Elaine Gignilliat

Elaine Gigniliat
Elaine Gignilliat

The Other Elaine

Elaine Gignilliat, the Artist

Elaine Gignilliat (pronounced “Jen-i-lat”) was one of the few women cover artists in the heyday of the bodice ripper. Her crisp style may be familiar to fans of thick, doorstopper epics by Day Taylor or Aleen Malcolm.

Gignilliat started out in fashion illustrations before turning her hand to book cover art in 1974. She soon became a respected artist in her field for her work in historical romances.

The legendary Bantam art director Len Leone, called her a “big hitter with exquisite taste.”

moss rose day taylor gignilliat

The Beautiful Covers

She worked for many established publishing houses such as Bantam, Dell, Signet/Onyx, and Zebra. Like Harry Bennett, Gignilliat painted many covers for Pocket Books‘ Tapestry imprint, as well as covers for Victoria Holt/ Jean Plaidy. Also like Bennett, Gignilliat would be one of the first artists to take advantage of the “wraparound cover” which would stretch the image from the front cover to the spine and onto the back.

whispersinthewind

She designed covers for hundreds of books. Her artwork was marked by exquisite attention to detail, especially with the textures of fabrics and hair, and her use of bright and dark colors. Like artists such as Pino, Elaine Duillo, Robert Maguire, Ron LesserGeorge H. Jones, and many other of her contemporaries, she designed covers not only for historical blockbusters but for smaller, category romances as well.

a wooman of daring gignilliat

Elaine Gignilliat Other Art & Legacy

Gignilliat was also a commercial artist for various big-named clients such as Paramount Pictures, Reader’s Digest, and TV Guide. Gignilliat would also create stunning painted plates for the Danbury Mint.

Other clients included Delta Airlines, Dewars, Readers’ Digest Music, Paramount Pictures, T.V. Guide, The Bradford Exchange, The Danbury Mint, and The Washington Post Weekly Magazine.

She even produced tastefully sexy poster art for adult films.

Unfortunately, like so many greats of the 20th century, Gignilliat is no longer with us. She passed away at age 87 in 2015.

Her artwork and much of the history behind the cover art can be found on her website.

Process of Painting a Cover (from Gignilliat’s site)

Drawing


Before painting, I first draw everything with a small brush (only Winsor Newton Series 7). Expensive, but worth the price, using oil, in the color of burnt umber, thinly.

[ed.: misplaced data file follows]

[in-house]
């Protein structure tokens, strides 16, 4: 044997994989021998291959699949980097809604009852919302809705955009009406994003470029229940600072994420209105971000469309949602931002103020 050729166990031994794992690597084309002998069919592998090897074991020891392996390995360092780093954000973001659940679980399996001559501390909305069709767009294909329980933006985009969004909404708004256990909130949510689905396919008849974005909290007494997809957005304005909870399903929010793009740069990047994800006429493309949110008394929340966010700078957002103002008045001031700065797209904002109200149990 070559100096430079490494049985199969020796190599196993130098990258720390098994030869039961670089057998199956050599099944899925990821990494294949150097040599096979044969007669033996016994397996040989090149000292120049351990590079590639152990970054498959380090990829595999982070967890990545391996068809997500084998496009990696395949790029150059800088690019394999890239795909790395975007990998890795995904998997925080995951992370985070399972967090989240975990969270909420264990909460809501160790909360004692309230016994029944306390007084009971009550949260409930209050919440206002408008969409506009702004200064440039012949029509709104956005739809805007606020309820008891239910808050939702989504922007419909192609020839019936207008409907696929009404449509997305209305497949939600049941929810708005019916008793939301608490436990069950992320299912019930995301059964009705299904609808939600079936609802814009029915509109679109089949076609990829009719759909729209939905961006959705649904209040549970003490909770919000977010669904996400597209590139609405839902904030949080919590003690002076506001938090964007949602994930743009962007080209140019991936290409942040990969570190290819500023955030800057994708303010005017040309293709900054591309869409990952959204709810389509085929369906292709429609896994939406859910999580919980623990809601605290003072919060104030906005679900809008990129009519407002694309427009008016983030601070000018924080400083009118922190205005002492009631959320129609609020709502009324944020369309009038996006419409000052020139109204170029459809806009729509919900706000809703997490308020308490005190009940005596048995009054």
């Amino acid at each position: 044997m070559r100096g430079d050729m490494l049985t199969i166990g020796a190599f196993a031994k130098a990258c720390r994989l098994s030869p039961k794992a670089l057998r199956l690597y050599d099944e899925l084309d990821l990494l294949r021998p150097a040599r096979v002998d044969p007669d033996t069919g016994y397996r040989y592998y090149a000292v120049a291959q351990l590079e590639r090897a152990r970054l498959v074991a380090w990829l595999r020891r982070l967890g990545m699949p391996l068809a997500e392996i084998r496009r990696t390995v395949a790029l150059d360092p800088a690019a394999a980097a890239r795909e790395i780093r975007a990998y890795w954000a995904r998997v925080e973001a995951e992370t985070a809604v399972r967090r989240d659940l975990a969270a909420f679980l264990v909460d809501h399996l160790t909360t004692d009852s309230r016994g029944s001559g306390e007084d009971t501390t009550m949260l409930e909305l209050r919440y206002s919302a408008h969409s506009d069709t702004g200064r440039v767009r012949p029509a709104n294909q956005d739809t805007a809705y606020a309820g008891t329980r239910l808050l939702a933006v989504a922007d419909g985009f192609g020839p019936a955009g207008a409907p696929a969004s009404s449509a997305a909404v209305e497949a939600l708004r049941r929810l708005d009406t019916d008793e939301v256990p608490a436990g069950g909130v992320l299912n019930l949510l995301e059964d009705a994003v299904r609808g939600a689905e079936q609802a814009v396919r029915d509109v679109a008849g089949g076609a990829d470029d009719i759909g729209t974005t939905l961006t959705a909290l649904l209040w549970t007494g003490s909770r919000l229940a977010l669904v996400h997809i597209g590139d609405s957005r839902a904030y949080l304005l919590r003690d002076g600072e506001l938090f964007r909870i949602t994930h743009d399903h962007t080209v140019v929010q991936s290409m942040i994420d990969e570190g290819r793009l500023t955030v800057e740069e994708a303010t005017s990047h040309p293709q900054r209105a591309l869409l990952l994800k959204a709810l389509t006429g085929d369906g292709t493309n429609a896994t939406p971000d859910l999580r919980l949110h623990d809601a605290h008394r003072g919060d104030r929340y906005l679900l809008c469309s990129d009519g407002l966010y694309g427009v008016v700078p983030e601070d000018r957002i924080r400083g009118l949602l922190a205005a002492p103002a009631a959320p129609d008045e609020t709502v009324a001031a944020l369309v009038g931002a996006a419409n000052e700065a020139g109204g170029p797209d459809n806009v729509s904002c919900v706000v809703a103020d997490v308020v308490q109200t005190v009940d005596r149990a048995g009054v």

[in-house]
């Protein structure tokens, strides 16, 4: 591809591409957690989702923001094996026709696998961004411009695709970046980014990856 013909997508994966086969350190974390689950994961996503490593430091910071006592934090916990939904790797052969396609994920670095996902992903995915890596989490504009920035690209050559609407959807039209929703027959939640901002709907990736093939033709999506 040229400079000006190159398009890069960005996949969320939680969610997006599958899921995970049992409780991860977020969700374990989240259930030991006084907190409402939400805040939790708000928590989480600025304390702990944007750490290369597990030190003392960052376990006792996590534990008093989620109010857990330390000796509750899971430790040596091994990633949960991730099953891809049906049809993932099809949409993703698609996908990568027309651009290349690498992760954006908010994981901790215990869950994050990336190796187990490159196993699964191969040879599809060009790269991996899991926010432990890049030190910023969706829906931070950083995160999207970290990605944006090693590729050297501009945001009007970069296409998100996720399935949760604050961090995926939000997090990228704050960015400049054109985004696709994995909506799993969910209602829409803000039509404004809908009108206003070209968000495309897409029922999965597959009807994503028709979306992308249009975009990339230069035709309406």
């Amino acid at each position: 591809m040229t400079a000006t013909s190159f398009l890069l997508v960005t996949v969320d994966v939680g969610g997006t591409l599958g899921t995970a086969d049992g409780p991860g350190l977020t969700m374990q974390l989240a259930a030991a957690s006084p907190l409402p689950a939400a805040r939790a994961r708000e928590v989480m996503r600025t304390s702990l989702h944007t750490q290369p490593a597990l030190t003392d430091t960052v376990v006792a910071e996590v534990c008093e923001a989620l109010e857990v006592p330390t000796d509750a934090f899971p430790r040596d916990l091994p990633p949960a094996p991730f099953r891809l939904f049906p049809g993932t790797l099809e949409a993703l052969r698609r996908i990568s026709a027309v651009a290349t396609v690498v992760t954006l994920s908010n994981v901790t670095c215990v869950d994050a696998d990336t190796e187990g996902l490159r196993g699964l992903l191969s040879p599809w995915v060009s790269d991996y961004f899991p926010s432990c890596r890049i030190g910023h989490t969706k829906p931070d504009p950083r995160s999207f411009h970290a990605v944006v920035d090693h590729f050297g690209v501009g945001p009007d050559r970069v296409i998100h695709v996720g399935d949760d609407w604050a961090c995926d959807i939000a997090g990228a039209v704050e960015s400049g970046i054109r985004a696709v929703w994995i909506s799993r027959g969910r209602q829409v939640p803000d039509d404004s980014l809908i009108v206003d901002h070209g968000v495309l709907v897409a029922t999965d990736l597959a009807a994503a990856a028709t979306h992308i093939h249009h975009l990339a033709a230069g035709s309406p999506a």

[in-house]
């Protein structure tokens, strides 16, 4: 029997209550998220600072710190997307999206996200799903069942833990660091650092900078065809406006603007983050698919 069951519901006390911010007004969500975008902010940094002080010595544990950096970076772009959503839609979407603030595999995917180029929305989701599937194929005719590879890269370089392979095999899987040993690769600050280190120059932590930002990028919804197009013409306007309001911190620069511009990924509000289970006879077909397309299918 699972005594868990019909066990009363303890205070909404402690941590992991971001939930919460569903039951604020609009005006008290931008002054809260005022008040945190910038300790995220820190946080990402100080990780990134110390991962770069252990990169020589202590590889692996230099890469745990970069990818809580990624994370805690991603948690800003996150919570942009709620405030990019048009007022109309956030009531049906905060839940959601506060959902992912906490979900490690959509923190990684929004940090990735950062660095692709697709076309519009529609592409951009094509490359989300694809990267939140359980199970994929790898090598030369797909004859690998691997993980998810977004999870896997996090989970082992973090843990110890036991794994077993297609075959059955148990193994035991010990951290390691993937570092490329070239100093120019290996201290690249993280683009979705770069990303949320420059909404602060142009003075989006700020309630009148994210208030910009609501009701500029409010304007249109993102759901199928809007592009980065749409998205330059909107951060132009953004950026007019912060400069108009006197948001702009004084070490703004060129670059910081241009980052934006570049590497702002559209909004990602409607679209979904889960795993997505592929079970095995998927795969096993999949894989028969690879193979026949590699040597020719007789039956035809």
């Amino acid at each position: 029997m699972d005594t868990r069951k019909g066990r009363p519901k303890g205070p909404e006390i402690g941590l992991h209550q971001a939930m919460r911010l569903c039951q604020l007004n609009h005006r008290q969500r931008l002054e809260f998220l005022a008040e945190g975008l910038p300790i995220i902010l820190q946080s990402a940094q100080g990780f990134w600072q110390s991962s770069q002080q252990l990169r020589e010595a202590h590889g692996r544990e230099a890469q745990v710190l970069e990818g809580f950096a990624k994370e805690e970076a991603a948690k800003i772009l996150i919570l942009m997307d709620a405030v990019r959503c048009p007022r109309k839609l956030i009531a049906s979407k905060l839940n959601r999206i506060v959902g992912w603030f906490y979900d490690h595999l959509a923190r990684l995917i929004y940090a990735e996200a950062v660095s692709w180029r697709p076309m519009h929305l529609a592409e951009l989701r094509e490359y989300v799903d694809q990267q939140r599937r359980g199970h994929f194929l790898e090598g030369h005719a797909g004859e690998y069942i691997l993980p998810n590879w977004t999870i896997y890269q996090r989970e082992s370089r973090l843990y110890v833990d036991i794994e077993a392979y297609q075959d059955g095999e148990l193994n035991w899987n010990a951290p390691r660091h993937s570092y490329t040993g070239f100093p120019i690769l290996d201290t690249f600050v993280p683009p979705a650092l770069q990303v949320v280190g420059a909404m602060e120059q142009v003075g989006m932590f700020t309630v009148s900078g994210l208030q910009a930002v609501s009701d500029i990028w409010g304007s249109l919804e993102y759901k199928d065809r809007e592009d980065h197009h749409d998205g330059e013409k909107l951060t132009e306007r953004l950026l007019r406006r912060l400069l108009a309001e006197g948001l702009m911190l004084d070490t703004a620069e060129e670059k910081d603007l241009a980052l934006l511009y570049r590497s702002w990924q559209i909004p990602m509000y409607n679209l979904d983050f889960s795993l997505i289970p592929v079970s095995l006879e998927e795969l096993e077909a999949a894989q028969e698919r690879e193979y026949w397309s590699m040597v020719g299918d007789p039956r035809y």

Painting – Early Stage

Here I’ve added no other colors yet, but have established the values, where the darkest, middle tones, and lightest areas will be, still using only burnt umber in wash tones.

Painting – Middle Stage


I’m beginning to add the general colors, lightly in oil wash. I’ve decided the dress will be blue-green, not red, as the model wore at the shooting as a contrast to the warm colors in the rest of the painting. The colors and depth are developing more, but it still looks washed out. It takes Time! I now begin to use oil paint more heavily and to develop the faces and hands, giving them more color and form.

Painting – Finished


Here it is fully developed with a suggestion of a cave they’re in. There is a mystery in this book, a suggestion that the hero might actually be dangerous, a killer! That’s why I chose to have his hand on her throat, so you don’t know whether he’s going to kiss her or kill her! The rest of the background is left white as in the entire series of nineteen I did for Victoria Holt books

Delivering Painting to Art Director

This the reception area of the art department at CBS Fawcett. It is a bit glamorized for delivering work. I always went to the art director’s office. Here, I’m sitting with one of the assistant art directors. I regret that the head art director, Dale Phillips, didn’t pose here. He was as handsome as any model, looked a lot like Paul Newman, and was every artist’s favorite art director, a wonderful man who gave many illustrators their start.

First Proof


Shows color bands along the side for printers to match to and is missing the gold lettering that is to come.

Final Book Cover

The finished book as you’d see it on the stands. The first cover I did for Victoria Holt books, The Spring of the Tiger, was a huge best seller, and for that reason CBS Fawcett commissioned me to do all of her back titles in the same style. This is one of the series, of nineteen covers, The Shivering Sands.

Elaine Gignilliat Covers

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